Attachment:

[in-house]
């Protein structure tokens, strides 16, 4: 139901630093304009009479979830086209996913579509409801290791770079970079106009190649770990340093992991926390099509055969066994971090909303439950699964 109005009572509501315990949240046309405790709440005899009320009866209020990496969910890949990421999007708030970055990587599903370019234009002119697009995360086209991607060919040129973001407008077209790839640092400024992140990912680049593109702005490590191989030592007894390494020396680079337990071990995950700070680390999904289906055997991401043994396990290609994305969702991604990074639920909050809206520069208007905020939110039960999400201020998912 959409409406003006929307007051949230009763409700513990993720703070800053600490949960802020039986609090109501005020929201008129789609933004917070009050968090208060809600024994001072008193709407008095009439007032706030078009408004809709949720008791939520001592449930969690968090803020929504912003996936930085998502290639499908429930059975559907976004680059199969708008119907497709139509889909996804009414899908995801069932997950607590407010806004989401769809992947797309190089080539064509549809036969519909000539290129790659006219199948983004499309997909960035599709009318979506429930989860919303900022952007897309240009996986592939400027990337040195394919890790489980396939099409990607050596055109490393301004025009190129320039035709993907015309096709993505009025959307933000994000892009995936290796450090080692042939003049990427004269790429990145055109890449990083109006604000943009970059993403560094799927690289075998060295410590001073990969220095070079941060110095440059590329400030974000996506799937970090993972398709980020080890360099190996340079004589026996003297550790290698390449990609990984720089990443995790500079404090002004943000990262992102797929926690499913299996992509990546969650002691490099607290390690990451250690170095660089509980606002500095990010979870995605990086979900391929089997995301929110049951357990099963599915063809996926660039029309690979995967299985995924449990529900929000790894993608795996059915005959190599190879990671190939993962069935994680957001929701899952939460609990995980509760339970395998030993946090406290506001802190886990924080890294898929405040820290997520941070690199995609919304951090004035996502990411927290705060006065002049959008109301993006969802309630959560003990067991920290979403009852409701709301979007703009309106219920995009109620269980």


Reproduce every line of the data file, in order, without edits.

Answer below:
[in-house]
């Protein structure tokens, strides 16, 4: 139901630093304009009479979830086209996913579509409801290791770079970079106009190649770990340093992991926390099509055969066994971090909303439950699964 109005009572509501315990949240046309405790709440005899009320009866209020990496969910890949990421999007708030970055990587599903370019234009002119697009995360086209991607060919040129973001407008077209790839640092400024992140990912680049593109702005490590191989030592007894390494020396680079337990071990995950700070680390999904289906055997991401043994396990290609994305969702991604990074639920909050809206520069208007905020939110039960999400201020998912 959409409406003006929307007051949230009763409700513990993720703070800053600490949960802020039986609090109501005020929201008129789609933004917070009050968090208060809600024994001072008193709407008095009439007032706030078009408004809709949720008791939520001592449930969690968090803020929504912003996936930085998502290639499908429930059975559907976004680059199969708008119907497709139509889909996804009414899908995801069932997950607590407010806004989401769809992947797309190089080539064509549809036969519909000539290129790659006219199948983004499309997909960035599709009318979506429930989860919303900022952007897309240009996986592939400027990337040195394919890790489980396939099409990607050596055109490393301004025009190129320039035709993907015309096709993505009025959307933000994000892009995936290796450090080692042939003049990427004269790429990145055109890449990083109006604000943009970059993403560094799927690289075998060295410590001073990969220095070079941060110095440059590329400030974000996506799937970090993972398709980020080890360099190996340079004589026996003297550790290698390449990609990984720089990443995790500079404090002004943000990262992102797929926690499913299996992509990546969650002691490099607290390690990451250690170095660089509980606002500095990010979870995605990086979900391929089997995301929110049951357990099963599915063809996926660039029309690979995967299985995924449990529900929000790894993608795996059915005959190599190879990671190939993962069935994680957001929701899952939460609990995980509760339970395998030993946090406290506001802190886990924080890294898929405040820290997520941070690199995609919304951090004035996502990411927290705060006065002049959008109301993006969802309630959560003990067991920290979403009852409701709301979007703009309106219920995009109620269980």